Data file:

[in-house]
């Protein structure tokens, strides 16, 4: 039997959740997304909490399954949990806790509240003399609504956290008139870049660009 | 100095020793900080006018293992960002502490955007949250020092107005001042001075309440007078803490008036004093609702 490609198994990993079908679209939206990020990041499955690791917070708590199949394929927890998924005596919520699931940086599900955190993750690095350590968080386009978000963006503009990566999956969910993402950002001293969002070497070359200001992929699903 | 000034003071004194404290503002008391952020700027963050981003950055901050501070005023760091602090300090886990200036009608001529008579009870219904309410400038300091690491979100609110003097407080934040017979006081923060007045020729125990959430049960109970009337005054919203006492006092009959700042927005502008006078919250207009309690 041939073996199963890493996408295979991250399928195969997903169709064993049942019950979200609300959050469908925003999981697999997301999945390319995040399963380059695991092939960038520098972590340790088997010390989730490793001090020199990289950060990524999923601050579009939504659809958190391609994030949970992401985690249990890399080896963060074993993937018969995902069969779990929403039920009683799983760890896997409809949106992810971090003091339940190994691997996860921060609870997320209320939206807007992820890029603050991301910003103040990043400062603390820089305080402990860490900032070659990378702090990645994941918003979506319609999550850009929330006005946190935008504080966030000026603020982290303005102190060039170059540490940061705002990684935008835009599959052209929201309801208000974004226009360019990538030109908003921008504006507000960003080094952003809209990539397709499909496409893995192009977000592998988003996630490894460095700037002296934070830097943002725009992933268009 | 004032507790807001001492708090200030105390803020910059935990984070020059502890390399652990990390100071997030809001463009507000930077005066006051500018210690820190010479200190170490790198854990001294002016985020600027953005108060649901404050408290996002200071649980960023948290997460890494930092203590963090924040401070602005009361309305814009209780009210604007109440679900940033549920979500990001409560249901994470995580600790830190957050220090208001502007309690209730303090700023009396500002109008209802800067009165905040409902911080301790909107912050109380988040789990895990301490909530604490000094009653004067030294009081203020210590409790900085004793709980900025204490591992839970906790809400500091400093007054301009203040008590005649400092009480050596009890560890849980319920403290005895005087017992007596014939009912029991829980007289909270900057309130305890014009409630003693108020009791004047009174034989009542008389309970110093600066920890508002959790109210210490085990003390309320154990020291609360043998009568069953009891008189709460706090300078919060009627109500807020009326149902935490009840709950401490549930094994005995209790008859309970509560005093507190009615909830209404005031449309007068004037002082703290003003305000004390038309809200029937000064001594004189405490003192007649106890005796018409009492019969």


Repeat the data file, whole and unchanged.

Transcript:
[in-house]
């Protein structure tokens, strides 16, 4: 039997959740997304909490399954949990806790509240003399609504956290008139870049660009 | 100095020793900080006018293992960002502490955007949250020092107005001042001075309440007078803490008036004093609702 490609198994990993079908679209939206990020990041499955690791917070708590199949394929927890998924005596919520699931940086599900955190993750690095350590968080386009978000963006503009990566999956969910993402950002001293969002070497070359200001992929699903 | 000034003071004194404290503002008391952020700027963050981003950055901050501070005023760091602090300090886990200036009608001529008579009870219904309410400038300091690491979100609110003097407080934040017979006081923060007045020729125990959430049960109970009337005054919203006492006092009959700042927005502008006078919250207009309690 041939073996199963890493996408295979991250399928195969997903169709064993049942019950979200609300959050469908925003999981697999997301999945390319995040399963380059695991092939960038520098972590340790088997010390989730490793001090020199990289950060990524999923601050579009939504659809958190391609994030949970992401985690249990890399080896963060074993993937018969995902069969779990929403039920009683799983760890896997409809949106992810971090003091339940190994691997996860921060609870997320209320939206807007992820890029603050991301910003103040990043400062603390820089305080402990860490900032070659990378702090990645994941918003979506319609999550850009929330006005946190935008504080966030000026603020982290303005102190060039170059540490940061705002990684935008835009599959052209929201309801208000974004226009360019990538030109908003921008504006507000960003080094952003809209990539397709499909496409893995192009977000592998988003996630490894460095700037002296934070830097943002725009992933268009 | 004032507790807001001492708090200030105390803020910059935990984070020059502890390399652990990390100071997030809001463009507000930077005066006051500018210690820190010479200190170490790198854990001294002016985020600027953005108060649901404050408290996002200071649980960023948290997460890494930092203590963090924040401070602005009361309305814009209780009210604007109440679900940033549920979500990001409560249901994470995580600790830190957050220090208001502007309690209730303090700023009396500002109008209802800067009165905040409902911080301790909107912050109380988040789990895990301490909530604490000094009653004067030294009081203020210590409790900085004793709980900025204490591992839970906790809400500091400093007054301009203040008590005649400092009480050596009890560890849980319920403290005895005087017992007596014939009912029991829980007289909270900057309130305890014009409630003693108020009791004047009174034989009542008389309970110093600066920890508002959790109210210490085990003390309320154990020291609360043998009568069953009891008189709460706090300078919060009627109500807020009326149902935490009840709950401490549930094994005995209790008859309970509560005093507190009615909830209404005031449309007068004037002082703290003003305000004390038309809200029937000064001594004189405490003192007649106890005796018409009492019969």